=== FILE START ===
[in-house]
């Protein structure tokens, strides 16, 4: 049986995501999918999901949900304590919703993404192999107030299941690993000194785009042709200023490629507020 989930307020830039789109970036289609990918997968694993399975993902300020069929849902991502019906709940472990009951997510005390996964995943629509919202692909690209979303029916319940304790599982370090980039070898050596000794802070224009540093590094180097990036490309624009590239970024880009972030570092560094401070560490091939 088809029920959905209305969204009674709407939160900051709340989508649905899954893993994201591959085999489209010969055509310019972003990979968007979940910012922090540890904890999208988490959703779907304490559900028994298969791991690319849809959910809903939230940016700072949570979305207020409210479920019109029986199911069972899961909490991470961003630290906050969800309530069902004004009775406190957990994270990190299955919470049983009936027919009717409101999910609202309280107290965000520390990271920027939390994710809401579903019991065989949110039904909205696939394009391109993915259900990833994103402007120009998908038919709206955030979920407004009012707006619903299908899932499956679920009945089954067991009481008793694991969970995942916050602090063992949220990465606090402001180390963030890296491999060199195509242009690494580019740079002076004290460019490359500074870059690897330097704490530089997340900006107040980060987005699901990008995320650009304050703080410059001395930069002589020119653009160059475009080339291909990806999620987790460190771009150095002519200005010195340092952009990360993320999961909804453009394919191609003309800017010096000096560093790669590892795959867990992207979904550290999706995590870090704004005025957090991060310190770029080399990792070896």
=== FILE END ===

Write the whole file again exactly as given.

[in-house]
């Protein structure tokens, strides 16, 4: 049986995501999918999901949900304590919703993404192999107030299941690993000194785009042709200023490629507020 989930307020830039789109970036289609990918997968694993399975993902300020069929849902991502019906709940472990009951997510005390996964995943629509919202692909690209979303029916319940304790599982370090980039070898050596000794802070224009540093590094180097990036490309624009590239970024880009972030570092560094401070560490091939 088809029920959905209305969204009674709407939160900051709340989508649905899954893993994201591959085999489209010969055509310019972003990979968007979940910012922090540890904890999208988490959703779907304490559900028994298969791991690319849809959910809903939230940016700072949570979305207020409210479920019109029986199911069972899961909490991470961003630290906050969800309530069902004004009775406190957990994270990190299955919470049983009936027919009717409101999910609202309280107290965000520390990271920027939390994710809401579903019991065989949110039904909205696939394009391109993915259900990833994103402007120009998908038919709206955030979920407004009012707006619903299908899932499956679920009945089954067991009481008793694991969970995942916050602090063992949220990465606090402001180390963030890296491999060199195509242009690494580019740079002076004290460019490359500074870059690897330097704490530089997340900006107040980060987005699901990008995320650009304050703080410059001395930069002589020119653009160059475009080339291909990806999620987790460190771009150095002519200005010195340092952009990360993320999961909804453009394919191609003309800017010096000096560093790669590892795959867990992207979904550290999706995590870090704004005025957090991060310190770029080399990792070896």